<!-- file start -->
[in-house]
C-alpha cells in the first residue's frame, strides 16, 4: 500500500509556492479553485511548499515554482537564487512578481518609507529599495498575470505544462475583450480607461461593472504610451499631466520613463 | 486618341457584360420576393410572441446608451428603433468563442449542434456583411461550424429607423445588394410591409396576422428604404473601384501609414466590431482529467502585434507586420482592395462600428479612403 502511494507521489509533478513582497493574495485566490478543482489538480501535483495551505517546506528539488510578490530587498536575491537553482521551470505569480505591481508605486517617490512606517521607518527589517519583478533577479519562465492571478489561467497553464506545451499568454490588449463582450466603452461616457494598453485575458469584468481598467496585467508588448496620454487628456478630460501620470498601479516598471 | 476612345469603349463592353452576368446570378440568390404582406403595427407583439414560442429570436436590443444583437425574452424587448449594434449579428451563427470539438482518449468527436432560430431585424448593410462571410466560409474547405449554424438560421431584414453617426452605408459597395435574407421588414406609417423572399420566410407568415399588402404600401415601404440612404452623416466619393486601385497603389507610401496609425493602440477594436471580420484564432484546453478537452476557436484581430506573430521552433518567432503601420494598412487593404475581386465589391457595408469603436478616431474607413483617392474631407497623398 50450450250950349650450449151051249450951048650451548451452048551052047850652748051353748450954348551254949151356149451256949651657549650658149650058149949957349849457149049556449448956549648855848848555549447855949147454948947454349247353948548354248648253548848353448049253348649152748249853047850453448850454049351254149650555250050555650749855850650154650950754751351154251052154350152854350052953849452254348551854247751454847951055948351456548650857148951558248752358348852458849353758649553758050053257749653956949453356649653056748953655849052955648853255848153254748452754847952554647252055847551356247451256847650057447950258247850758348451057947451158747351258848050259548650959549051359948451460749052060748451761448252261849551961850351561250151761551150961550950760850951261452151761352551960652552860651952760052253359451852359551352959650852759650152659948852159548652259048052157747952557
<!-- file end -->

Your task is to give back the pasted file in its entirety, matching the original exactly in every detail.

[in-house]
C-alpha cells in the first residue's frame, strides 16, 4: 500500500509556492479553485511548499515554482537564487512578481518609507529599495498575470505544462475583450480607461461593472504610451499631466520613463 | 486618341457584360420576393410572441446608451428603433468563442449542434456583411461550424429607423445588394410591409396576422428604404473601384501609414466590431482529467502585434507586420482592395462600428479612403 502511494507521489509533478513582497493574495485566490478543482489538480501535483495551505517546506528539488510578490530587498536575491537553482521551470505569480505591481508605486517617490512606517521607518527589517519583478533577479519562465492571478489561467497553464506545451499568454490588449463582450466603452461616457494598453485575458469584468481598467496585467508588448496620454487628456478630460501620470498601479516598471 | 476612345469603349463592353452576368446570378440568390404582406403595427407583439414560442429570436436590443444583437425574452424587448449594434449579428451563427470539438482518449468527436432560430431585424448593410462571410466560409474547405449554424438560421431584414453617426452605408459597395435574407421588414406609417423572399420566410407568415399588402404600401415601404440612404452623416466619393486601385497603389507610401496609425493602440477594436471580420484564432484546453478537452476557436484581430506573430521552433518567432503601420494598412487593404475581386465589391457595408469603436478616431474607413483617392474631407497623398 50450450250950349650450449151051249450951048650451548451452048551052047850652748051353748450954348551254949151356149451256949651657549650658149650058149949957349849457149049556449448956549648855848848555549447855949147454948947454349247353948548354248648253548848353448049253348649152748249853047850453448850454049351254149650555250050555650749855850650154650950754751351154251052154350152854350052953849452254348551854247751454847951055948351456548650857148951558248752358348852458849353758649553758050053257749653956949453356649653056748953655849052955648853255848153254748452754847952554647252055847551356247451256847650057447950258247850758348451057947451158747351258848050259548650959549051359948451460749052060748451761448252261849551961850351561250151761551150961550950760850951261452151761352551960652552860651952760052253359451852359551352959650852759650152659948852159548652259048052157747952557